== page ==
BRIEF DESCRIPTION OF THE DRAWINGS

The foregoing and further and more specific objects and advantages of the instant invention will become readily apparent to those skilled in the art from the following detailed description of a preferred embodiment thereof taken in conjunction with the drawings, in which:

FIG. 1 illustrates a first stage or phase in the fabrication of TFTs in accordance with the present invention;

FIG. 2 illustrates a second stage or phase in the fabrication of TFTs in accordance with the present invention;

FIG. 3 illustrates a third stage or phase in the fabrication of TFTs in accordance with the present invention;

FIG. 4 illustrates an enlarged final stage or phase in the fabrication of TFTs in accordance with the present invention;

FIG. 5 illustrates a second stage or phase in an electronic circuit comprising the fabrication of double self-aligned TFTs with thick metal source/drain contacts in accordance with the present invention;

FIG. 6 illustrates a third stage or phase in the fabrication of TFTs with thick metal source/drain contacts in accordance with the present invention; and

FIG. 7 illustrates an enlarged final stage or phase in the fabrication of TFTs with thick metal source/drain contacts in accordance with the present invention.

DETAILED DESCRIPTION OF A PREFERRED EMBODIMENT

Turning now to the drawings, attention is first directed to FIG. 4, for the purpose of briefly explaining prior art problems. The device illustrated in FIG. 4 is a bottom gate and top source/drain metal oxide TFT, designated 10. TFT 10 includes a substrate 12 with gate metal 14 patterned thereon. A gate dielectric layer 16 is deposited over gate metal 14 and a semiconductor active layer 18 is deposited over dielectric layer 16 so as to insulate active layer 18 from gate metal 14. A passivation area 20 is patterned on active layer 18 and source/drain areas 22 are formed on opposite sides of passivation area 20 on the upper surface of active layer 18. The space between the source and drain defines the conduction channel, designated 24, for TFT 10.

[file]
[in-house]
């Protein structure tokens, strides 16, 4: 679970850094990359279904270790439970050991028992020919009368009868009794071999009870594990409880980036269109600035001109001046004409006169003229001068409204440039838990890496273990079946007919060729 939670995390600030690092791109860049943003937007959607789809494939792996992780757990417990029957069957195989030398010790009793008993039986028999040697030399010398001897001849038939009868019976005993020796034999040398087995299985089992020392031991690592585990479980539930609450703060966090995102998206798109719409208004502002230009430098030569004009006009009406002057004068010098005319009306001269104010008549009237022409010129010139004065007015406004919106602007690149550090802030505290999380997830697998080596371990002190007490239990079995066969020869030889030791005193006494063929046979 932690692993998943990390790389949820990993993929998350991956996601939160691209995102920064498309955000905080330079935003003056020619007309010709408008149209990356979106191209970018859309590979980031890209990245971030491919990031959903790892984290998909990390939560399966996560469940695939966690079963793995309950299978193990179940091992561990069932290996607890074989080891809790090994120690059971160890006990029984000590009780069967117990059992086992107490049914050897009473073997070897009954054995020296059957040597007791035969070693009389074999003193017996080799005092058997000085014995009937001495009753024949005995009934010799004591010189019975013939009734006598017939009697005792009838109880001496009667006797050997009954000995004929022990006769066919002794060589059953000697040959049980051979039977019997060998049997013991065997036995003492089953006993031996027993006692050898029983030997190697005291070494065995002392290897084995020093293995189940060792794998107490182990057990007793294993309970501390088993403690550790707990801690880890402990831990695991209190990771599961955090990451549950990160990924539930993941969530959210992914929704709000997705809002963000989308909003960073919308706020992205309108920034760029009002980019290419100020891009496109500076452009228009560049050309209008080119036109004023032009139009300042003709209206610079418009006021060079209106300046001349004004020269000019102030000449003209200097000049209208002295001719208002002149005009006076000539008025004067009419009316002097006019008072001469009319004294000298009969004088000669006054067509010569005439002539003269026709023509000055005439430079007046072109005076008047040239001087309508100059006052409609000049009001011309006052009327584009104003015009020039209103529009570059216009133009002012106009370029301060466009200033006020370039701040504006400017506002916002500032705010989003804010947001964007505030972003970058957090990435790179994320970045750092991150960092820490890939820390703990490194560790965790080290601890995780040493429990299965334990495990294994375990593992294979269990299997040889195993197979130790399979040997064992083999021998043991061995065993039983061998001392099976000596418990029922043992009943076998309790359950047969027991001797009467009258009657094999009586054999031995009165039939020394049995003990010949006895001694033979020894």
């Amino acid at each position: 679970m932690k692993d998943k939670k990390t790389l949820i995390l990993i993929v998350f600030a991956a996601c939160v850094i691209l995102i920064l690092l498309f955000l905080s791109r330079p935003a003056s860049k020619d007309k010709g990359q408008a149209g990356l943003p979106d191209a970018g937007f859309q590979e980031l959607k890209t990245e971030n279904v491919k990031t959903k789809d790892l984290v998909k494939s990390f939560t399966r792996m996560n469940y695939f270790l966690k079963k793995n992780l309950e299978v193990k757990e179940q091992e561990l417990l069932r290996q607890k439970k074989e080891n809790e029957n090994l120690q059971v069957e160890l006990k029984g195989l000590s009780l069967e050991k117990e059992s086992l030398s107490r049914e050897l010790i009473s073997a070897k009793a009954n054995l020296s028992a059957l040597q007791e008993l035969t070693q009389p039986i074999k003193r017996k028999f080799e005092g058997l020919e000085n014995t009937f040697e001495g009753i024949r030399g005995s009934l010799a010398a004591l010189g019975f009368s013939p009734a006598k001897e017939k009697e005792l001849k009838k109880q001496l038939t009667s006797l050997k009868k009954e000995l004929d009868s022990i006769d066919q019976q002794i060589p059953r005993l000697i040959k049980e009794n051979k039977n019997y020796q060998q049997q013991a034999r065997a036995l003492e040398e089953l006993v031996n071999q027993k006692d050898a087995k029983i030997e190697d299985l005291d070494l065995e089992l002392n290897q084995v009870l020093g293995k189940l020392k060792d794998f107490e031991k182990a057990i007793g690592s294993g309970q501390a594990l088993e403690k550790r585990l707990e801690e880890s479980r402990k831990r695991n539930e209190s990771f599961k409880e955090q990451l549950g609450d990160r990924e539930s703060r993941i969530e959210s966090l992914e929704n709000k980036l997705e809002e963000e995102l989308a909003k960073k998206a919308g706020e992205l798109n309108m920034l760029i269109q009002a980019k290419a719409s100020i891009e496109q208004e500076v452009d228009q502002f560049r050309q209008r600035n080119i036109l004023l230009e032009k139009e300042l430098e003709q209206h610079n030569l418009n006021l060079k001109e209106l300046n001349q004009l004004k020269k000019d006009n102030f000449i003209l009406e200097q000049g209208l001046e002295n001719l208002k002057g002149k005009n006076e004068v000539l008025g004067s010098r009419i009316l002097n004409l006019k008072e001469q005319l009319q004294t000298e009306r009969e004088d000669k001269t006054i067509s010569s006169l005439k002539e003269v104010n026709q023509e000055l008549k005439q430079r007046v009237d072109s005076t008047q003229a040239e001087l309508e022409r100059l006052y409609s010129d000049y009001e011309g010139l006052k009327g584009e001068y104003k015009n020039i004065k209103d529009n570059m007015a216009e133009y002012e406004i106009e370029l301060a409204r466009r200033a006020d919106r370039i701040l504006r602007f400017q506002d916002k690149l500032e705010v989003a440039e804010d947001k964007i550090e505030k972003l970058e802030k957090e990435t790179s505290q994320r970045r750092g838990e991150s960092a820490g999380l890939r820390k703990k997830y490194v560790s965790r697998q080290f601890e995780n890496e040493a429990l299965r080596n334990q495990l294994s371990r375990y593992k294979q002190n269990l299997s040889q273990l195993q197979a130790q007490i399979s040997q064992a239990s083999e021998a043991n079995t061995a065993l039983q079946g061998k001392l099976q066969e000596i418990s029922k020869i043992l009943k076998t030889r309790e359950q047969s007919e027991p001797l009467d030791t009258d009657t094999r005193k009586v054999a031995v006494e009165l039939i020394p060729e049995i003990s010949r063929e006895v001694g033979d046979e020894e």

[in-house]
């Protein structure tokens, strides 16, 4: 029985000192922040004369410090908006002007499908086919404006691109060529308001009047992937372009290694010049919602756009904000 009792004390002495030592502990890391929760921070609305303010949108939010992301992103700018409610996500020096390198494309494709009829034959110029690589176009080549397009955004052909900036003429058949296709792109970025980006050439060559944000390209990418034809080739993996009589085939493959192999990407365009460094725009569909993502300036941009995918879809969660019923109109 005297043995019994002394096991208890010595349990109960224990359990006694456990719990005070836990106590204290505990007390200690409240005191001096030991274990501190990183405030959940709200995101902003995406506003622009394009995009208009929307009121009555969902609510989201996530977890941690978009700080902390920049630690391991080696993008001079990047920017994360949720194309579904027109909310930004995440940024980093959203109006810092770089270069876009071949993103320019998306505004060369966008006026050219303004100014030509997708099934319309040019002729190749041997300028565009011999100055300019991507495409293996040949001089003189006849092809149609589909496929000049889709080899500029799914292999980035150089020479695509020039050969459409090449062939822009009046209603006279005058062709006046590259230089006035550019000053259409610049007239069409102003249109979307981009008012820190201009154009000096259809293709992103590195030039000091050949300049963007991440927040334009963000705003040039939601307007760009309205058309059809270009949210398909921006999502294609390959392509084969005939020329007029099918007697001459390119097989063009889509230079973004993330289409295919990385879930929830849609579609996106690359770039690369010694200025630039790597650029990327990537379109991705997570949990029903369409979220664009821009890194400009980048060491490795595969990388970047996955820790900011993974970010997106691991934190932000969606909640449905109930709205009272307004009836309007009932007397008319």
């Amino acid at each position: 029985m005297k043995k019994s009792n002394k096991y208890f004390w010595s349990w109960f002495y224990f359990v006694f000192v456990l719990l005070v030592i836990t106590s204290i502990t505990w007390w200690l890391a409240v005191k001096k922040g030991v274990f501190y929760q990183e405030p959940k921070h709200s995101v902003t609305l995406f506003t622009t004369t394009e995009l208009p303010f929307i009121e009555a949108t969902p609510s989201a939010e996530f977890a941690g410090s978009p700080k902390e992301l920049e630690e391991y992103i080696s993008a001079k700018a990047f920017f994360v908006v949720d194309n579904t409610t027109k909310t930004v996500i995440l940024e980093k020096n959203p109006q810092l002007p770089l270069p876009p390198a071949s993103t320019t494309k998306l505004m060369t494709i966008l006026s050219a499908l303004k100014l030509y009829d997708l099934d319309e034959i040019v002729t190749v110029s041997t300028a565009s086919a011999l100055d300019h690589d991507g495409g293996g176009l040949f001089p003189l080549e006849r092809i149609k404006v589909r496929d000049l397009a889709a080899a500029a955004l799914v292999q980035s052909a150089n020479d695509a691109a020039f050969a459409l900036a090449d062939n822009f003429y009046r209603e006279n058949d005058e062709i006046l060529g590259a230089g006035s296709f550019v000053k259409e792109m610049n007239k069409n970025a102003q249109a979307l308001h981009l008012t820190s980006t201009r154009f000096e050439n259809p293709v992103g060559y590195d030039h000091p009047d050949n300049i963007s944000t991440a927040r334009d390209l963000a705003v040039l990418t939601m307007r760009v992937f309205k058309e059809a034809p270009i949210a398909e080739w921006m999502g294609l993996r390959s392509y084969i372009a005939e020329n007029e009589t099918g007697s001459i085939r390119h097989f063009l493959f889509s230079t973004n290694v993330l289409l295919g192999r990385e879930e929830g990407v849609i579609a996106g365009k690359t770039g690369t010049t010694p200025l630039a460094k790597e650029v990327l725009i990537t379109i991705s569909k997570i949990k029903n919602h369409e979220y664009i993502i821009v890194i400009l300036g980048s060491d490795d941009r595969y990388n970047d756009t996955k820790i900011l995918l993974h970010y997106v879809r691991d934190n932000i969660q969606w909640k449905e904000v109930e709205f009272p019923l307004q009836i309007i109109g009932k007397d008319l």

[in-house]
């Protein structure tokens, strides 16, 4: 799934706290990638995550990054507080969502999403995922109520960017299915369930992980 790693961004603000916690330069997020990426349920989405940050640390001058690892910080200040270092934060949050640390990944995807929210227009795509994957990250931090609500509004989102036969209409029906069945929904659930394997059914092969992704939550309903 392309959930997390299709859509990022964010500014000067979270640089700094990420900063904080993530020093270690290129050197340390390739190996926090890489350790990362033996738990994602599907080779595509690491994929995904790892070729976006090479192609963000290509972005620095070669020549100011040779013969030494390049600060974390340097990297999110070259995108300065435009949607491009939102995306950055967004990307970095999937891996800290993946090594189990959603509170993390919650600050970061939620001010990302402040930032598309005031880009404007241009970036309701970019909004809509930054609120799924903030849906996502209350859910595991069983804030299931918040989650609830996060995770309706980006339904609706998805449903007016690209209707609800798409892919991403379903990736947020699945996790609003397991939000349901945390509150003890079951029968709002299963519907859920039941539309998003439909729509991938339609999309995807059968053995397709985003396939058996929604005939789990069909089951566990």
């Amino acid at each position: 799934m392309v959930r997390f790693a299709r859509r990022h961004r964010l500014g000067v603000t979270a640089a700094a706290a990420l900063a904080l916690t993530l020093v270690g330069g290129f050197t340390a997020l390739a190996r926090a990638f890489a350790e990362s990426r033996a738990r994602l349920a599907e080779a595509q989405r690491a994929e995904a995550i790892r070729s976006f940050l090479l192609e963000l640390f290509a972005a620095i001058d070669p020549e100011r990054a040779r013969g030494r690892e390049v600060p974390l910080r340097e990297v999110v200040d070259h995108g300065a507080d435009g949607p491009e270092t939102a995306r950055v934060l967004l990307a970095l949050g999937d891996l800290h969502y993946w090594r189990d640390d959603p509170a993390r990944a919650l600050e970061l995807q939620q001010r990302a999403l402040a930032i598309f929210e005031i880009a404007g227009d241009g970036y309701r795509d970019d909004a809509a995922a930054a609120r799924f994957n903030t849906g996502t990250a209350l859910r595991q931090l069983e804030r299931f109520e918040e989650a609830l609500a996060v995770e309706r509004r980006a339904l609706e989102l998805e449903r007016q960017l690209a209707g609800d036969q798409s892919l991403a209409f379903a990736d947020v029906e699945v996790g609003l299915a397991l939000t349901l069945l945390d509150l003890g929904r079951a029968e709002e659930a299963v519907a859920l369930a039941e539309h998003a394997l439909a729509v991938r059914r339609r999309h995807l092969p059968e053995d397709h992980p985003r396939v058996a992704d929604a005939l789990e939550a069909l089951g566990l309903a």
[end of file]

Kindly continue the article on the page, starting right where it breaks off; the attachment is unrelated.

In the prior art process of fabricating TFT 10, two critical alignment steps are prevalent. The first critical alignment step is between passivation area 20 (channel protection layer) and gate metal 14. Gate metal 14 should be slightly larger than passivation area 20, indicated as overlap area d1 where d1>0. The second critical alignment is between the pattern for source/drain 22 and passivation area 20. There should be a slight overlap between source/drain areas 22 and passivation area 20, indicated as overlap area d2 where d2>0, so that the etching of the source/drain conductor in the formation of source/drain areas 22 (i.e. the channel space between source/drain 22) will not affect active layer 18. That is the possibility that an etchant can pass around the edges of passivation area 20 and reach active layer 18 is prevented by overlap d2. It will be understood that any alignment patterning includes some tolerance and that the fabrication process includes some deformation tolerance.